Abstract: As an alternative to traditional academic schooling, vocational schooling in South Africa may serve as a safety valve for students encountering difficulty in the transition from school to work. Yet if ineffective, vocational schooling could also be a sinkhole, offering little chance for success on the labor market. After defining the terms “safety valve” and “sinkhole” in a model of human capital investment with multiple schooling types, I test for evidence of these characteristics using a panel of urban youth in South Africa. I find support for the safety valve role of vocational schooling, with a 1 percentage point decrease in vocational enrollment in response to grade failure, compared to a decline of 40 percentage points for academic enrollment. In contrast, I fail to find evidence that vocational schooling is a sinkhole, with wage and employment returns at least as large as those for academic schooling. The results suggest that vocational schooling plays an important role in easing difficult school to work transitions for South African youth.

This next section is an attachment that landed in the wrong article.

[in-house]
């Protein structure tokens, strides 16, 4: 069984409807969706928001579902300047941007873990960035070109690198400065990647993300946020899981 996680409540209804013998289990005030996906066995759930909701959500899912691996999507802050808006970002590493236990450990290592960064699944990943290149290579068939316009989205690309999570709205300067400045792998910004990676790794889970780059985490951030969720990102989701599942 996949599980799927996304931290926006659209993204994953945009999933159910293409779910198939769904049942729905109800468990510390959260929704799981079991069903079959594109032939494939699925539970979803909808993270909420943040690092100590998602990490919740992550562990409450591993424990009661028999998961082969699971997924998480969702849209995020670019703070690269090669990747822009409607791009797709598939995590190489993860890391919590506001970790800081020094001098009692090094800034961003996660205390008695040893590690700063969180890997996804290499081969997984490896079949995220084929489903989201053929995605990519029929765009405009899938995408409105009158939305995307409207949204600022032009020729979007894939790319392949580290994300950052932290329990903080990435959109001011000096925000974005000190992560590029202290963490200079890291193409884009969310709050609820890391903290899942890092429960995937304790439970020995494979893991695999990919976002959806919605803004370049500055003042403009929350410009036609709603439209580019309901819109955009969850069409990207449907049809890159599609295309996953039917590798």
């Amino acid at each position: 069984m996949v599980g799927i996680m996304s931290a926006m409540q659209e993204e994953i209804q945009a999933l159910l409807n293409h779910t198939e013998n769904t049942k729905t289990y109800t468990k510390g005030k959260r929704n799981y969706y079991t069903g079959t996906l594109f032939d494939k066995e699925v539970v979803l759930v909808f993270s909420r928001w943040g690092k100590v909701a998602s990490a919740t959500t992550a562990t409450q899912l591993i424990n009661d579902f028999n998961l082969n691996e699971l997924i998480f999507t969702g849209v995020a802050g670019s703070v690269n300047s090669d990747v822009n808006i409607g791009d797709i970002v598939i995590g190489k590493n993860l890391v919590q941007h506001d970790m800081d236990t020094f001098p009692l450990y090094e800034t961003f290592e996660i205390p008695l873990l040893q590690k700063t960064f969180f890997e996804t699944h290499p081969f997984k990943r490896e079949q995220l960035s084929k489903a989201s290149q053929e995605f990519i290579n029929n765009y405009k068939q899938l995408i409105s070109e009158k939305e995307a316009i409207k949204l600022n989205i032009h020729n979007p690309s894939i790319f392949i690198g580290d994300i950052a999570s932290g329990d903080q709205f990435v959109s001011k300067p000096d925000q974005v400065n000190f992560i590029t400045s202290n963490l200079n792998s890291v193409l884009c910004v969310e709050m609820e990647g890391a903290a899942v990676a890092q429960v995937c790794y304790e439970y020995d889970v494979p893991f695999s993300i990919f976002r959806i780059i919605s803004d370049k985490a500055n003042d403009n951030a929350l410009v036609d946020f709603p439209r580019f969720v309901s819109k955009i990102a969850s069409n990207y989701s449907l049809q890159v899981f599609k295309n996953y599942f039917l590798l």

DOI: 10.1186/2193-9020-3-8
Citation:
Levinsohn, James and Todd Pugatch. 2014. "Prospective Analysis of a Wage Subsidy for Cape Town Youth." Journal of Development Economics 108:169-183.
Abstract: Persistently high youth unemployment is one of the most pressing problems in South Africa. We prospectively analyze an employer wage subsidy targeted at youth, a policy recently enacted by the South African government to address the issue. Recognizing that a credible estimate of the policy's impact requires a model of the labor market that itself generates high unemployment in equilibrium, we estimate a structural search model that incorporates both observed heterogeneity and measurement error in wages. Using the model to simulate the policy, we find that a R1000/month wage subsidy paid to employers leads to an increase of R596 in mean accepted wages and a decrease of 12 percentage points in the share of youth experiencing long-term unemployment.